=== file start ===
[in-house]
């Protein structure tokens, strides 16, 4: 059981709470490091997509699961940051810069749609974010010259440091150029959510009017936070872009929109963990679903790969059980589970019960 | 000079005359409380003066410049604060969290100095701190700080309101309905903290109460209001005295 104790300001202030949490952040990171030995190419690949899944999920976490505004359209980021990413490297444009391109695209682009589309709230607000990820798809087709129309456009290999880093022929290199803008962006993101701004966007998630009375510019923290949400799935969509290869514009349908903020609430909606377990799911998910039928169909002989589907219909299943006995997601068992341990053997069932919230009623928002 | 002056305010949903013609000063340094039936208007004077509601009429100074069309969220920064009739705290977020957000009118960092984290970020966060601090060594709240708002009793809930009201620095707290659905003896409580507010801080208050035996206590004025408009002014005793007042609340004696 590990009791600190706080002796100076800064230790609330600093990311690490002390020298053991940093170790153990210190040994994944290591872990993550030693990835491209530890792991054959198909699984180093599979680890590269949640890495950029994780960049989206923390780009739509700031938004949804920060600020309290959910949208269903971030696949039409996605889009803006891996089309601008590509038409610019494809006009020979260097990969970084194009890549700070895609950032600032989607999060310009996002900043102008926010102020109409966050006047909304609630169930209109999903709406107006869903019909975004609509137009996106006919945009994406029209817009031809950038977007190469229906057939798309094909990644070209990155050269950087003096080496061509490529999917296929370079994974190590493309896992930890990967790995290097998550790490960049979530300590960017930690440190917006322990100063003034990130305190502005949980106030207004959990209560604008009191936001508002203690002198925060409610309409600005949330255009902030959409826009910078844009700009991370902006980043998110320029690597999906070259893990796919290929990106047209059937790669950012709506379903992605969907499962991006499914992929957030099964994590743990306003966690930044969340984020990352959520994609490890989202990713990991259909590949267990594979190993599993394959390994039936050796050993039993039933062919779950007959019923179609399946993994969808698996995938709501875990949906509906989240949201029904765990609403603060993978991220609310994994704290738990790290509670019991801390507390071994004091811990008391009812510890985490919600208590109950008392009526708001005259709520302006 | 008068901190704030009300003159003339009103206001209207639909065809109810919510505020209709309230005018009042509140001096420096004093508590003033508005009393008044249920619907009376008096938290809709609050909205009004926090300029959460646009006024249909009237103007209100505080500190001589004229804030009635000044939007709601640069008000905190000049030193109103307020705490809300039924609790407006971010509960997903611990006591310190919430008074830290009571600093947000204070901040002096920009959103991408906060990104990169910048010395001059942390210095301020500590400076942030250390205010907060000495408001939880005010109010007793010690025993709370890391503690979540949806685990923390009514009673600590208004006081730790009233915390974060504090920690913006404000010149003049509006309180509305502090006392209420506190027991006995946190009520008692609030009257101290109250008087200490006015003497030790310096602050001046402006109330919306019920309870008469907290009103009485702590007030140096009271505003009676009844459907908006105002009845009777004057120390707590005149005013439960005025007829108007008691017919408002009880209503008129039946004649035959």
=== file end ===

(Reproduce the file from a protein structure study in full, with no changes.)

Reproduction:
[in-house]
């Protein structure tokens, strides 16, 4: 059981709470490091997509699961940051810069749609974010010259440091150029959510009017936070872009929109963990679903790969059980589970019960 | 000079005359409380003066410049604060969290100095701190700080309101309905903290109460209001005295 104790300001202030949490952040990171030995190419690949899944999920976490505004359209980021990413490297444009391109695209682009589309709230607000990820798809087709129309456009290999880093022929290199803008962006993101701004966007998630009375510019923290949400799935969509290869514009349908903020609430909606377990799911998910039928169909002989589907219909299943006995997601068992341990053997069932919230009623928002 | 002056305010949903013609000063340094039936208007004077509601009429100074069309969220920064009739705290977020957000009118960092984290970020966060601090060594709240708002009793809930009201620095707290659905003896409580507010801080208050035996206590004025408009002014005793007042609340004696 590990009791600190706080002796100076800064230790609330600093990311690490002390020298053991940093170790153990210190040994994944290591872990993550030693990835491209530890792991054959198909699984180093599979680890590269949640890495950029994780960049989206923390780009739509700031938004949804920060600020309290959910949208269903971030696949039409996605889009803006891996089309601008590509038409610019494809006009020979260097990969970084194009890549700070895609950032600032989607999060310009996002900043102008926010102020109409966050006047909304609630169930209109999903709406107006869903019909975004609509137009996106006919945009994406029209817009031809950038977007190469229906057939798309094909990644070209990155050269950087003096080496061509490529999917296929370079994974190590493309896992930890990967790995290097998550790490960049979530300590960017930690440190917006322990100063003034990130305190502005949980106030207004959990209560604008009191936001508002203690002198925060409610309409600005949330255009902030959409826009910078844009700009991370902006980043998110320029690597999906070259893990796919290929990106047209059937790669950012709506379903992605969907499962991006499914992929957030099964994590743990306003966690930044969340984020990352959520994609490890989202990713990991259909590949267990594979190993599993394959390994039936050796050993039993039933062919779950007959019923179609399946993994969808698996995938709501875990949906509906989240949201029904765990609403603060993978991220609310994994704290738990790290509670019991801390507390071994004091811990008391009812510890985490919600208590109950008392009526708001005259709520302006 | 008068901190704030009300003159003339009103206001209207639909065809109810919510505020209709309230005018009042509140001096420096004093508590003033508005009393008044249920619907009376008096938290809709609050909205009004926090300029959460646009006024249909009237103007209100505080500190001589004229804030009635000044939007709601640069008000905190000049030193109103307020705490809300039924609790407006971010509960997903611990006591310190919430008074830290009571600093947000204070901040002096920009959103991408906060990104990169910048010395001059942390210095301020500590400076942030250390205010907060000495408001939880005010109010007793010690025993709370890391503690979540949806685990923390009514009673600590208004006081730790009233915390974060504090920690913006404000010149003049509006309180509305502090006392209420506190027991006995946190009520008692609030009257101290109250008087200490006015003497030790310096602050001046402006109330919306019920309870008469907290009103009485702590007030140096009271505003009676009844459907908006105002009845009777004057120390707590005149005013439960005025007829108007008691017919408002009880209503008129039946004649035959």